Campbell Religion Club ministry finds its niche in Angier

Buies Creek, N.C.- A mission project adopted by the Campbell University Religion Club has been helping children in Angier overcome the challenges of poverty and inadequate learning skills through an afterschool tutoring ministry.

Operated as an outreach through the Baptist Fellowship of Angier for Kindergarten-8th grade students, the ministry provides mentoring, tutoring and after-school snacks for approximately 10-20 children a day, primarily Hispanic. It is open Monday through Thursday, from 3:30 p.m. until 5:30 p.m. at the Baptist Fellowship of Angier which shares a building with the Amistad Iglesia Cristiana church. The program is structured to not only address the children’s educational needs but physical and emotional needs as well. It consists of 45 minutes of recreation time, 15 minutes of devotion, a snack break time and an hour of homework time.

“The kids just open their notebooks and we go from there,” said Religion Club President Catherine Campbell, a senior religion major and Master of Divinity student. Campbell also explained how the afterschool ministry has brought her personal ministry goals into perspective.

“I’d worked in different ministry settings over the past few summers, but the challenge of doing a degree in religion and translating that into a career in ministry still alluded me,” she said. “This ministry has helped connect the two. There are a lot of issues in the community that aren’t being addressed, that churches don’t catch. My experience here has been exciting. I’ve found an area in this ministry where my gifts can be used.”

According to Sarah Young, an English as a Second Language teacher at Angier Elementary, the program has really made a difference. “A little less than half of our students are Hispanic and a large majority of them don’t have any support at home, so this has been a tremendous help and a free resource for them,” Young said.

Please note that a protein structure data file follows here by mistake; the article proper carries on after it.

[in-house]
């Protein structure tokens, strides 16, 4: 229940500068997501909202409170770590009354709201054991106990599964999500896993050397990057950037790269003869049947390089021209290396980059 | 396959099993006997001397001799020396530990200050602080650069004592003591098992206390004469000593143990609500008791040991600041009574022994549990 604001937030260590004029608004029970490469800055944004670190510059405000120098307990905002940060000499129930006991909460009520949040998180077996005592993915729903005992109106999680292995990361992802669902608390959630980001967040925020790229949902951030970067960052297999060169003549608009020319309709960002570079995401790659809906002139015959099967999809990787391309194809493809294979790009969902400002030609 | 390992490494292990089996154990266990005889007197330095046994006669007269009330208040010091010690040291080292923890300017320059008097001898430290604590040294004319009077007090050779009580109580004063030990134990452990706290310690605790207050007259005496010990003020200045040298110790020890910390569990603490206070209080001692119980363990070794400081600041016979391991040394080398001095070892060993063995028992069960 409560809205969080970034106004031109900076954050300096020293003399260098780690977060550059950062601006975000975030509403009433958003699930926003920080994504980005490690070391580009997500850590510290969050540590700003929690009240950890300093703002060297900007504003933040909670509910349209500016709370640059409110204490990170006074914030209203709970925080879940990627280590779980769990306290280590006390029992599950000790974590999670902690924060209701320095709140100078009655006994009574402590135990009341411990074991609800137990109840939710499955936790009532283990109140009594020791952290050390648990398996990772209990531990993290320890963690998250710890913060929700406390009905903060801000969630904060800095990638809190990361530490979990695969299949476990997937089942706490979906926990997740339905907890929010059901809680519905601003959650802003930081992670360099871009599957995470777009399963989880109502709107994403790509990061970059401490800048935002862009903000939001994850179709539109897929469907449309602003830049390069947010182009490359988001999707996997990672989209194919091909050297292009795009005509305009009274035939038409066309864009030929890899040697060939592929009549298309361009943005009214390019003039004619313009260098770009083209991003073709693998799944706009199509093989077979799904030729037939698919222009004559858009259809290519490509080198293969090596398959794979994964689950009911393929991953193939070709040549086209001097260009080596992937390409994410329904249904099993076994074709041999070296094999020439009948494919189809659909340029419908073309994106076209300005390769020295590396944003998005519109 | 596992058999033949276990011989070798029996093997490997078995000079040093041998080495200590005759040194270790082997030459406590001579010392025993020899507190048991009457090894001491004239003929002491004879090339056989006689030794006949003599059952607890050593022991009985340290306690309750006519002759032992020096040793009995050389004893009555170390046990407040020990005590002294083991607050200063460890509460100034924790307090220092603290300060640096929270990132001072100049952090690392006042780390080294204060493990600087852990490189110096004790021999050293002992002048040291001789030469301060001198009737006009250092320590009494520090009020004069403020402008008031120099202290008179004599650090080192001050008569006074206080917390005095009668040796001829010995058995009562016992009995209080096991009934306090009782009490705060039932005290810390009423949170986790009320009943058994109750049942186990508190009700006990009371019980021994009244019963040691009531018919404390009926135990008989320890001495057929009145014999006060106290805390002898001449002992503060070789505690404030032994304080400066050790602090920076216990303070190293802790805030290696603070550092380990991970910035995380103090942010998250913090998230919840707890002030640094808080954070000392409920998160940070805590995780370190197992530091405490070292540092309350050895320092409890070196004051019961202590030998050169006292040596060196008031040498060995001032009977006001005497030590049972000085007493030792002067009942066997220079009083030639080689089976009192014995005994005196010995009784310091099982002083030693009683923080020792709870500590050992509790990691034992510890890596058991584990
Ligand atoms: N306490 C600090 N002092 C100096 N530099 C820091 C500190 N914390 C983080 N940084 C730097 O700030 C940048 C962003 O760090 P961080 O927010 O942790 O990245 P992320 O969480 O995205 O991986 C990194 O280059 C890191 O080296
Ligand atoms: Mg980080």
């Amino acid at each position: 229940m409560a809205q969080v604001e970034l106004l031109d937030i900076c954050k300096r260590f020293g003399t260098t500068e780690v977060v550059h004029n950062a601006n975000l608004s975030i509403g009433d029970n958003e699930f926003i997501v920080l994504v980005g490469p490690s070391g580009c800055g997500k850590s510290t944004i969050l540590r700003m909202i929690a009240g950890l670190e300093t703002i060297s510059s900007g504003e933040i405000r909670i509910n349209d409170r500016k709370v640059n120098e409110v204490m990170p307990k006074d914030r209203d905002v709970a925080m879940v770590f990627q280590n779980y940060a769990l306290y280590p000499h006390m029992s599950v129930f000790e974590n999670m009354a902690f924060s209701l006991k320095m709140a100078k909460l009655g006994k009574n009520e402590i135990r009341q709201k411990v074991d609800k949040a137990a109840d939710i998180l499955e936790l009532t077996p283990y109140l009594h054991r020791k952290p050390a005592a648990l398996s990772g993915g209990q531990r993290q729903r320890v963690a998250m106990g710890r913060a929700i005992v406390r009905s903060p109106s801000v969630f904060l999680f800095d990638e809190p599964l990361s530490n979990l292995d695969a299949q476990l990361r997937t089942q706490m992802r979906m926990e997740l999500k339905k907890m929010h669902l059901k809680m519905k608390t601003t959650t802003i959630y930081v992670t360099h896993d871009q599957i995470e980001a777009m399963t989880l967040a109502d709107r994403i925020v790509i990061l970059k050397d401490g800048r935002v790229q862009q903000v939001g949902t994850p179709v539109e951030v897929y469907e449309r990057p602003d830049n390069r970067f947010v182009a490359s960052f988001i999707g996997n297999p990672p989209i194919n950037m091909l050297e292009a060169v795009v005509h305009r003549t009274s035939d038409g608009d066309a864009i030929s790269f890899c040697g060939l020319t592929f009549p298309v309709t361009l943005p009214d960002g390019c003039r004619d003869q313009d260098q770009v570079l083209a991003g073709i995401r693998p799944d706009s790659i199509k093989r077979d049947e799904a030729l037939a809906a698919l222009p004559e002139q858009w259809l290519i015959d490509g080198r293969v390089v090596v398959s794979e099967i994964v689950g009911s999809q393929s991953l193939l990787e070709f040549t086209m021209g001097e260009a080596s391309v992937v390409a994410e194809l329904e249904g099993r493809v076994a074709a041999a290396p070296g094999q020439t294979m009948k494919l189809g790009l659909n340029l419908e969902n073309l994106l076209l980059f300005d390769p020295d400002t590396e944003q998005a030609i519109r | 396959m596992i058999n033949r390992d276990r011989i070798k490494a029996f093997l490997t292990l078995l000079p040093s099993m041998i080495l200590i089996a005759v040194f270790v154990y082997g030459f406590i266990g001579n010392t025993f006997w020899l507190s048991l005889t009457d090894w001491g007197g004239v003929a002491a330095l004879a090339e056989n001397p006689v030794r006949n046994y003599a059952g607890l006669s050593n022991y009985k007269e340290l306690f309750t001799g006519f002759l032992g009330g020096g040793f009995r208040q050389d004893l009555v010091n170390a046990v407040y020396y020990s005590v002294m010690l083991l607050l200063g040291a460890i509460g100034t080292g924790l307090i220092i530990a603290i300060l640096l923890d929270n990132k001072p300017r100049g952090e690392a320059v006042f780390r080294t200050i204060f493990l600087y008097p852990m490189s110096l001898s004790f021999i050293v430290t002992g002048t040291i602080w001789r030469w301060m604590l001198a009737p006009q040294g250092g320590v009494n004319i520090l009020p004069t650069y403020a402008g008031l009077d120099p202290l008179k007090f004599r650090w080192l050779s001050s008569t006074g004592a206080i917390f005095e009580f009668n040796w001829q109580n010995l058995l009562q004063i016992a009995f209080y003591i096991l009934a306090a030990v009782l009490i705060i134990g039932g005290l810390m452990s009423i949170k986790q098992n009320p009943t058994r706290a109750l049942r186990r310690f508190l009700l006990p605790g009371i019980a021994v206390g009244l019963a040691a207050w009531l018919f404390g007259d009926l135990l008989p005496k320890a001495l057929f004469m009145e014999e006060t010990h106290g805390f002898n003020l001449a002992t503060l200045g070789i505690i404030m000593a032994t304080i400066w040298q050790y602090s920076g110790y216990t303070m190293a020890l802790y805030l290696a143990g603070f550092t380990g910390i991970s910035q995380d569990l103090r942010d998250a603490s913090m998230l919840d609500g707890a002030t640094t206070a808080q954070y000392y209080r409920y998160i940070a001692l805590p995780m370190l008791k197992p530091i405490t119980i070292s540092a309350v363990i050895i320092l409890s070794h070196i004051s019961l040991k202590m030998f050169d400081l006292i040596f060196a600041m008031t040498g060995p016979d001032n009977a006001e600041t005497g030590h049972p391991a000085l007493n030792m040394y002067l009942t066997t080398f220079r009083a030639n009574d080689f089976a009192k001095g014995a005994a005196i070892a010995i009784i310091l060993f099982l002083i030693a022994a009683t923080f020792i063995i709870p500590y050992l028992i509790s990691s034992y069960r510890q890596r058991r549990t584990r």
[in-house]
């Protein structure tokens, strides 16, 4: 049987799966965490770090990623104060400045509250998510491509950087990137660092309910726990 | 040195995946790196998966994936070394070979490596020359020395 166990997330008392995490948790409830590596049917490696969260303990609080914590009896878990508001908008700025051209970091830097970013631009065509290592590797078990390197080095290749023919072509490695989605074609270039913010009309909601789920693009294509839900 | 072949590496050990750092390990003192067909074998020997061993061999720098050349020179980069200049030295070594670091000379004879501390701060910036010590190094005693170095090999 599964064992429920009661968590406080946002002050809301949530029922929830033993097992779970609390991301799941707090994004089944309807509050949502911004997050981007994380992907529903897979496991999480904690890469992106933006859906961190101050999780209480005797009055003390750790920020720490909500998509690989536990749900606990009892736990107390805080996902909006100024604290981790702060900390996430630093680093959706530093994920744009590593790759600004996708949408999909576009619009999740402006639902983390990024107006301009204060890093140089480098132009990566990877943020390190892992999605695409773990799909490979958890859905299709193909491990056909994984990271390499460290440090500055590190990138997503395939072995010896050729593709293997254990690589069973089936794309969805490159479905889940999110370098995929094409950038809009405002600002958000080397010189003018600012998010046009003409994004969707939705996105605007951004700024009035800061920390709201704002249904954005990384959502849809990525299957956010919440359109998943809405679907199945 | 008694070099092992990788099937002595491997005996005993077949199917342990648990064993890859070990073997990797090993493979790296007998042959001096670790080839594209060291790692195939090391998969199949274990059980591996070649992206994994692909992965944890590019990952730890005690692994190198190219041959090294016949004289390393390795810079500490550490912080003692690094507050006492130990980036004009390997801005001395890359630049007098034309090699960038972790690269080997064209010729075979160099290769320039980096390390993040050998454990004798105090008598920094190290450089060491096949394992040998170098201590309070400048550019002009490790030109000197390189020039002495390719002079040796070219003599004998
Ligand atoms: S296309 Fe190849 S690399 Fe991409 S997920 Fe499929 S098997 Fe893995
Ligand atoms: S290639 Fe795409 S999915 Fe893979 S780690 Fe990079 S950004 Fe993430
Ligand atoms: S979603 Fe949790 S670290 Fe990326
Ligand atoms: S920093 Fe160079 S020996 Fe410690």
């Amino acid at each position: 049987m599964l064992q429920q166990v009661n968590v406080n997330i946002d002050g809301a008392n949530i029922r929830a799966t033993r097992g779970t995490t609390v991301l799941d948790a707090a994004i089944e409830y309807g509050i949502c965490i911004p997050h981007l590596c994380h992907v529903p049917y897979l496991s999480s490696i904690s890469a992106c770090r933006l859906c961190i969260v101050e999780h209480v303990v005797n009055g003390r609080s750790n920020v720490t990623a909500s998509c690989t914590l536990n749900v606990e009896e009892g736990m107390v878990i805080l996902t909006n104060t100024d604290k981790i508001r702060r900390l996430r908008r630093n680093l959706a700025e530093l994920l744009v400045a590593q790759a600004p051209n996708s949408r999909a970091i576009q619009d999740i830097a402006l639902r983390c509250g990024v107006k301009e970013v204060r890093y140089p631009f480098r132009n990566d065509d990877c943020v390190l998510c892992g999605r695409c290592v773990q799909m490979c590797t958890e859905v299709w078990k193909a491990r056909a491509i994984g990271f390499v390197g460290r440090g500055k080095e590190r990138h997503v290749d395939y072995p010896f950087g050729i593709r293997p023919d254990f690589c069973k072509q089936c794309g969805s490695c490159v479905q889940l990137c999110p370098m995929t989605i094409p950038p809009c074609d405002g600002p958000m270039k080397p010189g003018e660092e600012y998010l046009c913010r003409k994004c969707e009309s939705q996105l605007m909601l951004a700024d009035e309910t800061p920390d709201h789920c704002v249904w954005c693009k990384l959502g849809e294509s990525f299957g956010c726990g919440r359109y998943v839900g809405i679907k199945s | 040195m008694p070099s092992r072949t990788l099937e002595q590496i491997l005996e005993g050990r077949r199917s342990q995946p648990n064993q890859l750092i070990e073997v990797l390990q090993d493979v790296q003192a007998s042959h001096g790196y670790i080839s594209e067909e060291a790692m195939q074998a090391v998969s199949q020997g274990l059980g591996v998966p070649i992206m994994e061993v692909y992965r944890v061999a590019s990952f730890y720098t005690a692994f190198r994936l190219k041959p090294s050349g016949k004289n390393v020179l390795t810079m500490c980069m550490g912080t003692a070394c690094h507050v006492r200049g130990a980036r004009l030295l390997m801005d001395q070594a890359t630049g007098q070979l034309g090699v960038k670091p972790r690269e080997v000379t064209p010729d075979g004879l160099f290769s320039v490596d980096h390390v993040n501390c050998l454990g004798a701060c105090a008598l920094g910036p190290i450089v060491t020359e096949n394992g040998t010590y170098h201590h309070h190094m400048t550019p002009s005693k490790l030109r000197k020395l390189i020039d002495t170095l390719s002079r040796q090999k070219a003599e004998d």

Young also observed a difference in the self-motivation and confidence of children who have attended the program. “A 5th grader just last week who was in tears and wanted to go home, went to afterschool program on Monday and yesterday I saw a smile on her face for the first time,” she said.

For the second year, the program is being offered during the summer months beginning June 14-August 12, Monday-Thursday, from 12-5 p.m., a crucial time for student learning, Young said.

“The students fall behind on their skills during the summer. Since we no longer have a migrant summer school program, this free program is like an answered prayer,” she said.

The afterschool ministry is co-directed by Campbell, of New Bern, N.C., and Laura Baumann, an education major, Birth to Kindergarten, from Huntersville, N.C. There are four point leaders, one for each day, and approximately 30 volunteers from a wide variety of degree tracks, many of whom are not members of the Religion Club.

“One of the issues in working with impoverished children is not having the resources to excel,” Campbell said. “A kid who doesn’t have the materials he needs to work on a project makes a bad grade. One of our goals is to see that these children have what they need to be successful in their school work, while making them feel valuable and accepted.”

For more information about the Angier Baptist Fellowship go to the Web site at